a Guidance for Safe Use of Kilns in Occupational by zaaaaa4

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									              AVON & WESTERN WILTSHIRE MENTAL HEALTH CARE NHS TRUST
DATE: 7 MARCH 2000                                       DOCUMENT NO. H&S 0044
ISSUE NO: 2                                              PAGE 1 OF 2


         Guidance for Safe Use of Kilns in Occupational Therapy Units

1) Introduction

Many occupational therapy units use pottery as an essential part of the therapy process. These
workshops are served by small electrical lift cover kilns which are operated on an occasional rather
than continual basis. Provided basic guidelines are followed, their use is perfectly safe. However if
these guidelines are not followed there are a number of potential hazards that may injure staff and
clients.

2) Protection from hot surfaces

Kilns, during the firing process, can reach internal temperatures of between 500oC to 1200oC which
results in the exterior of the kiln exceeding 100oC despite insulation. This is quite sufficient to cause
burns to anyone who may come into contact with the kiln.

Kilns should therefore be either sited in a locked room where they cannot be accessed by clients and
untrained staff or, where this is not possible, provided with a cage surrounding the kiln to prevent
inadvertent contact. Cages must be provided with padlocks to secure them when the kiln is in use and
allow full visibility of the kiln so that no one can be accidentally locked inside.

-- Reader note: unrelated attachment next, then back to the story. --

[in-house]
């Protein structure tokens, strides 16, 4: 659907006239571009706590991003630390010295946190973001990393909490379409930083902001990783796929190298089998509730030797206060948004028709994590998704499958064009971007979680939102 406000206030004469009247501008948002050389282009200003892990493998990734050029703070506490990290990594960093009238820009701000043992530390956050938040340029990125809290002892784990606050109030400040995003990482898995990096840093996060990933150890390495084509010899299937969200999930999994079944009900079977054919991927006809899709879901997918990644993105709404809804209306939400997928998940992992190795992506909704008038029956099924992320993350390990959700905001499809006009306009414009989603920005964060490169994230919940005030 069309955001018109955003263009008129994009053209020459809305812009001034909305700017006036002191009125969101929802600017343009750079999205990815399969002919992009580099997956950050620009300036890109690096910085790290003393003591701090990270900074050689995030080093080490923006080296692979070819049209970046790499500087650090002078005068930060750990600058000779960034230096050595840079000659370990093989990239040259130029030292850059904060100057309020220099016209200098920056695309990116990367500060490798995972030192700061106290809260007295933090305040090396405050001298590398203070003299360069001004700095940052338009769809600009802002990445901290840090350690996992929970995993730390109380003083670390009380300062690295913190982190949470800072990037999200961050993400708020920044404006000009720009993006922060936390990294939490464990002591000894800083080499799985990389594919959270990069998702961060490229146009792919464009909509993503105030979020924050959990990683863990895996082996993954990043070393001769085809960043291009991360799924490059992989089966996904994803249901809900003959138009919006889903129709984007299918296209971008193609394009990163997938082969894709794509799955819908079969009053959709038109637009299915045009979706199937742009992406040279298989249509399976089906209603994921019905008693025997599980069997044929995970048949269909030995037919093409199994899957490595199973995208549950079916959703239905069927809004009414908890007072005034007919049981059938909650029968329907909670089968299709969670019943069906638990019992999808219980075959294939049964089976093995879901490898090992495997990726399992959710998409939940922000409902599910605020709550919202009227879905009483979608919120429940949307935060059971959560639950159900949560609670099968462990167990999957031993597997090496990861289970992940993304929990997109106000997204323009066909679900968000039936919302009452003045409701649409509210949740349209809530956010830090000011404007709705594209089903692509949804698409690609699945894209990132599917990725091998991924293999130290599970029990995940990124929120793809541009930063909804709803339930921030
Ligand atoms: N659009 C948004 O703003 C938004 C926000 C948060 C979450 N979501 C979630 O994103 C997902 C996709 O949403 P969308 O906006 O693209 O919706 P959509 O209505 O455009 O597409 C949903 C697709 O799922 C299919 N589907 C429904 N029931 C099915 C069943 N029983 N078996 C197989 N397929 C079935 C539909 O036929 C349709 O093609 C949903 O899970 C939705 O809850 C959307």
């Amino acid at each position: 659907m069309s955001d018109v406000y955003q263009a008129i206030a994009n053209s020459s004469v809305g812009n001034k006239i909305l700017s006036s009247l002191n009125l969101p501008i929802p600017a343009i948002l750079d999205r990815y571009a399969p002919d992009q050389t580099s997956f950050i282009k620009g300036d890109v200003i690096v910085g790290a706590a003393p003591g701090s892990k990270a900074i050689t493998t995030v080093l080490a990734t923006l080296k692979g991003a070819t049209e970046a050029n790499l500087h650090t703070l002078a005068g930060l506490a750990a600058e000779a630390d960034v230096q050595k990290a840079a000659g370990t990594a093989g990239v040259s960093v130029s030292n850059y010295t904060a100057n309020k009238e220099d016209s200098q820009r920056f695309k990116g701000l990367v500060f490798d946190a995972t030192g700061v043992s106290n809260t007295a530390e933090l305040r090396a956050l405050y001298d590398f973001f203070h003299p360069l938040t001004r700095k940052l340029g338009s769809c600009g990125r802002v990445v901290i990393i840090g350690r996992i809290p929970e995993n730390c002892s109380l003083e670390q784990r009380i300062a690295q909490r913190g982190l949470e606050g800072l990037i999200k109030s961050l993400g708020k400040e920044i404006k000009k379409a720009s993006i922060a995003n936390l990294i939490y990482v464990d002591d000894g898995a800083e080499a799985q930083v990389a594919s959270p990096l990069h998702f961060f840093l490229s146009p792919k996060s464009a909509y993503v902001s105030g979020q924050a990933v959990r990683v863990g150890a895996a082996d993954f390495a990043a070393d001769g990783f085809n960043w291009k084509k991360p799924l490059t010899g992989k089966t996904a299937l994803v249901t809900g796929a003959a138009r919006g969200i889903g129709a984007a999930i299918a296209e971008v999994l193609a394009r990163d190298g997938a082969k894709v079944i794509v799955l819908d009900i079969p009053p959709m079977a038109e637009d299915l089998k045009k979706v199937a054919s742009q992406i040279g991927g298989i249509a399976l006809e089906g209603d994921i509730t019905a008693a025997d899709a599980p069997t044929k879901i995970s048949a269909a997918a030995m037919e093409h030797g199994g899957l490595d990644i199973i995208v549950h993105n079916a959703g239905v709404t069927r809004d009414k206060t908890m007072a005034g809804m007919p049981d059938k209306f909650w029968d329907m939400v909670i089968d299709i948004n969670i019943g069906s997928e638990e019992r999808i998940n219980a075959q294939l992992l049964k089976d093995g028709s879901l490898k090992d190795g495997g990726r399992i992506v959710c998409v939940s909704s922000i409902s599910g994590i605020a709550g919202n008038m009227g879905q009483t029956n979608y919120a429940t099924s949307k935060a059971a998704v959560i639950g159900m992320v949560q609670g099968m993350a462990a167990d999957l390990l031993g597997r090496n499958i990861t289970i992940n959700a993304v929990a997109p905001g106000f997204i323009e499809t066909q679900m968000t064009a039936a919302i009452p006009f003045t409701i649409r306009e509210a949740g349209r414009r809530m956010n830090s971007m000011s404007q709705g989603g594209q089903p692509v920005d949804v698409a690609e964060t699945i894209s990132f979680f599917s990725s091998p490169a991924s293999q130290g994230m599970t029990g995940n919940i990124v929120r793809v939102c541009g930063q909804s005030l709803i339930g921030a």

Kilns should be fitted with a temperature indicating device so that operators can ensure that the kiln is
sufficiently cool to unload fired pottery.

All kilns should be marked with appropriate hazard warning signs, that is a black triangle on a yellow
background indicating a thermal hazard.

3) Electrical safety

Internal heating elements on many kilns contain un-insulated conductors running across ceramic
supports. These elements are live when the kiln is operating. It is therefore essential that an interlock
is fitted to the lid of the kiln to isolate power should the lid be opened. Best practice is to ensure the
kiln is isolated and locked off prior to any inspection of the contents or loading and unloading
operations. The interlock should not be the sole means of ensuring the power is off. Locking off the
isolator also prevents unauthorised use of the equipment

Kiln installations should be subject to regular inspection and testing under maintenance schedules.

4) Fire prevention

The high operating temperatures and radiant heat of kilns obviously pose a fire hazard. All
combustible materials such as paper, cloth, wood, solvents paints and glues etc should be kept well
away from the kiln. Nothing of a combustible nature should ever be placed inside the kiln.

5) Insulation – hazards during maintenance and use

Kilns are lined with fire resistant materials to withstand the high temperatures. These materials may
include ceramic fibre, fire brick or asbestos (in the case of old kilns). Any asbestos must be identified
and labelled to warn operators and maintenance staff. Asbestos and any other insulation materials
must never be tampered with or repaired by any O/T staff. Ceramic fibres or man made mineral fibres